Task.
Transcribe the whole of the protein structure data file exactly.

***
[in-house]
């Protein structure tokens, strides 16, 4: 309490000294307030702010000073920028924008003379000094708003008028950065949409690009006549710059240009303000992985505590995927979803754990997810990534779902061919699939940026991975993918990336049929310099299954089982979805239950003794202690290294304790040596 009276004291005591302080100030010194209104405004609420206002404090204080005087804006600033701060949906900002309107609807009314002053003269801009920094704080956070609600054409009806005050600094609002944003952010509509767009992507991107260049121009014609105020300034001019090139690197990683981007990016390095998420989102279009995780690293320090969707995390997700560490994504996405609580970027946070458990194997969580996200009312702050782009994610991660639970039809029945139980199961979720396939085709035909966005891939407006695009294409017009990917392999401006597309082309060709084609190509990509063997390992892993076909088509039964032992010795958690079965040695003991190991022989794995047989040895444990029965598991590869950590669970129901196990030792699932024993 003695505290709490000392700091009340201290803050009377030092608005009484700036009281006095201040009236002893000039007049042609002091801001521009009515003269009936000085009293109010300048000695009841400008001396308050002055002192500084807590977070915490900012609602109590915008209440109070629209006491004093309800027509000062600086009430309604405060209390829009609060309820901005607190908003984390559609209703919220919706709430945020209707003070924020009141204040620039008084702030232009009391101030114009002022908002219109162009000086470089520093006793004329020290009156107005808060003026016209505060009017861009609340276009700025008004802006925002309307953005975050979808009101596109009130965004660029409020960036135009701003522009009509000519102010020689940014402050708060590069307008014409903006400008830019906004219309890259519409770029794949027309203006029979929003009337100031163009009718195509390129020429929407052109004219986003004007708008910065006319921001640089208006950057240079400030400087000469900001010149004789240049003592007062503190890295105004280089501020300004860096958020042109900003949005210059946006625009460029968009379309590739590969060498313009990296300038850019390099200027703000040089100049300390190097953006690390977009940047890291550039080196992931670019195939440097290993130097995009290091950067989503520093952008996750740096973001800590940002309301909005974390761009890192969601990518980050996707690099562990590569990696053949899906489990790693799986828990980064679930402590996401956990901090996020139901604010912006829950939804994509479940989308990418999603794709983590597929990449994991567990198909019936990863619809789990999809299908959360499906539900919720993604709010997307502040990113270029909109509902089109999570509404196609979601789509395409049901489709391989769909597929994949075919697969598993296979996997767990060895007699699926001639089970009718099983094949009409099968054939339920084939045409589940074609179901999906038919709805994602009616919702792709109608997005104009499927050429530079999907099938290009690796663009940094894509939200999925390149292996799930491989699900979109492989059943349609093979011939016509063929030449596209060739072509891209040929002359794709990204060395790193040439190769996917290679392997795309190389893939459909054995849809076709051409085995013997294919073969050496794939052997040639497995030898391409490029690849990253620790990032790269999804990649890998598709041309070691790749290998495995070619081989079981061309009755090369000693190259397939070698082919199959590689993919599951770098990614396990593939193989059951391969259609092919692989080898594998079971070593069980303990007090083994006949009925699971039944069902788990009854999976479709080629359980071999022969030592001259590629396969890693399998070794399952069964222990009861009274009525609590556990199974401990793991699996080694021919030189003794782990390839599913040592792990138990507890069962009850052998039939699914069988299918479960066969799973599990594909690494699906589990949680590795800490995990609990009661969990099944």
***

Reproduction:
[in-house]
């Protein structure tokens, strides 16, 4: 309490000294307030702010000073920028924008003379000094708003008028950065949409690009006549710059240009303000992985505590995927979803754990997810990534779902061919699939940026991975993918990336049929310099299954089982979805239950003794202690290294304790040596 009276004291005591302080100030010194209104405004609420206002404090204080005087804006600033701060949906900002309107609807009314002053003269801009920094704080956070609600054409009806005050600094609002944003952010509509767009992507991107260049121009014609105020300034001019090139690197990683981007990016390095998420989102279009995780690293320090969707995390997700560490994504996405609580970027946070458990194997969580996200009312702050782009994610991660639970039809029945139980199961979720396939085709035909966005891939407006695009294409017009990917392999401006597309082309060709084609190509990509063997390992892993076909088509039964032992010795958690079965040695003991190991022989794995047989040895444990029965598991590869950590669970129901196990030792699932024993 003695505290709490000392700091009340201290803050009377030092608005009484700036009281006095201040009236002893000039007049042609002091801001521009009515003269009936000085009293109010300048000695009841400008001396308050002055002192500084807590977070915490900012609602109590915008209440109070629209006491004093309800027509000062600086009430309604405060209390829009609060309820901005607190908003984390559609209703919220919706709430945020209707003070924020009141204040620039008084702030232009009391101030114009002022908002219109162009000086470089520093006793004329020290009156107005808060003026016209505060009017861009609340276009700025008004802006925002309307953005975050979808009101596109009130965004660029409020960036135009701003522009009509000519102010020689940014402050708060590069307008014409903006400008830019906004219309890259519409770029794949027309203006029979929003009337100031163009009718195509390129020429929407052109004219986003004007708008910065006319921001640089208006950057240079400030400087000469900001010149004789240049003592007062503190890295105004280089501020300004860096958020042109900003949005210059946006625009460029968009379309590739590969060498313009990296300038850019390099200027703000040089100049300390190097953006690390977009940047890291550039080196992931670019195939440097290993130097995009290091950067989503520093952008996750740096973001800590940002309301909005974390761009890192969601990518980050996707690099562990590569990696053949899906489990790693799986828990980064679930402590996401956990901090996020139901604010912006829950939804994509479940989308990418999603794709983590597929990449994991567990198909019936990863619809789990999809299908959360499906539900919720993604709010997307502040990113270029909109509902089109999570509404196609979601789509395409049901489709391989769909597929994949075919697969598993296979996997767990060895007699699926001639089970009718099983094949009409099968054939339920084939045409589940074609179901999906038919709805994602009616919702792709109608997005104009499927050429530079999907099938290009690796663009940094894509939200999925390149292996799930491989699900979109492989059943349609093979011939016509063929030449596209060739072509891209040929002359794709990204060395790193040439190769996917290679392997795309190389893939459909054995849809076709051409085995013997294919073969050496794939052997040639497995030898391409490029690849990253620790990032790269999804990649890998598709041309070691790749290998495995070619081989079981061309009755090369000693190259397939070698082919199959590689993919599951770098990614396990593939193989059951391969259609092919692989080898594998079971070593069980303990007090083994006949009925699971039944069902788990009854999976479709080629359980071999022969030592001259590629396969890693399998070794399952069964222990009861009274009525609590556990199974401990793991699996080694021919030189003794782990390839599913040592792990138990507890069962009850052998039939699914069988299918479960066969799973599990594909690494699906589990949680590795800490995990609990009661969990099944």